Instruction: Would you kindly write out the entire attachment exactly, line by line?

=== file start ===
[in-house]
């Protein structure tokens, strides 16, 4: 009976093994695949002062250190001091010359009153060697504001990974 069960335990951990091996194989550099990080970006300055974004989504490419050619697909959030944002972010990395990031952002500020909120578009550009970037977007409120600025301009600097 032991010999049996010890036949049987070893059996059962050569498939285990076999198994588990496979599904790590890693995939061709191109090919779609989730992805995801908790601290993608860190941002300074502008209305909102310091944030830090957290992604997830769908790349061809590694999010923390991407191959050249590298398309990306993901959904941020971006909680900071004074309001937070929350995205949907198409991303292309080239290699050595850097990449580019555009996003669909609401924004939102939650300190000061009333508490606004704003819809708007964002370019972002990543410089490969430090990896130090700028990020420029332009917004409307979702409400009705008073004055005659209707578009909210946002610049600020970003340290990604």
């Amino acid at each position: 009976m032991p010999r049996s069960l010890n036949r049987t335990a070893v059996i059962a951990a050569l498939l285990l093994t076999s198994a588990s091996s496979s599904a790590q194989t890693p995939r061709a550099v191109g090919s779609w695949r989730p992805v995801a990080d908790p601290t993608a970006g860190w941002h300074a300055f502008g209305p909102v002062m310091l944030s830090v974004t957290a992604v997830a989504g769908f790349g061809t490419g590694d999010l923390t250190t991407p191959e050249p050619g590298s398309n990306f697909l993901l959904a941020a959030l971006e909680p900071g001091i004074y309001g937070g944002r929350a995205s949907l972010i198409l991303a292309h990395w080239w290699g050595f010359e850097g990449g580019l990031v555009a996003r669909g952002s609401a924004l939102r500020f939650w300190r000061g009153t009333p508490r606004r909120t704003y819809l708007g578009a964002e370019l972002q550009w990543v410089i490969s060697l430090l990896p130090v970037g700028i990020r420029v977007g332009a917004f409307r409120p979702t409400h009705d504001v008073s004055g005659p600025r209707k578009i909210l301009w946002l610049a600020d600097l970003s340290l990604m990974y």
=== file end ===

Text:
[in-house]
């Protein structure tokens, strides 16, 4: 009976093994695949002062250190001091010359009153060697504001990974 069960335990951990091996194989550099990080970006300055974004989504490419050619697909959030944002972010990395990031952002500020909120578009550009970037977007409120600025301009600097 032991010999049996010890036949049987070893059996059962050569498939285990076999198994588990496979599904790590890693995939061709191109090919779609989730992805995801908790601290993608860190941002300074502008209305909102310091944030830090957290992604997830769908790349061809590694999010923390991407191959050249590298398309990306993901959904941020971006909680900071004074309001937070929350995205949907198409991303292309080239290699050595850097990449580019555009996003669909609401924004939102939650300190000061009333508490606004704003819809708007964002370019972002990543410089490969430090990896130090700028990020420029332009917004409307979702409400009705008073004055005659209707578009909210946002610049600020970003340290990604």
């Amino acid at each position: 009976m032991p010999r049996s069960l010890n036949r049987t335990a070893v059996i059962a951990a050569l498939l285990l093994t076999s198994a588990s091996s496979s599904a790590q194989t890693p995939r061709a550099v191109g090919s779609w695949r989730p992805v995801a990080d908790p601290t993608a970006g860190w941002h300074a300055f502008g209305p909102v002062m310091l944030s830090v974004t957290a992604v997830a989504g769908f790349g061809t490419g590694d999010l923390t250190t991407p191959e050249p050619g590298s398309n990306f697909l993901l959904a941020a959030l971006e909680p900071g001091i004074y309001g937070g944002r929350a995205s949907l972010i198409l991303a292309h990395w080239w290699g050595f010359e850097g990449g580019l990031v555009a996003r669909g952002s609401a924004l939102r500020f939650w300190r000061g009153t009333p508490r606004r909120t704003y819809l708007g578009a964002e370019l972002q550009w990543v410089i490969s060697l430090l990896p130090v970037g700028i990020r420029v977007g332009a917004f409307r409120p979702t409400h009705d504001v008073s004055g005659p600025r209707k578009i909210l301009w946002l610049a600020d600097l970003s340290l990604m990974y």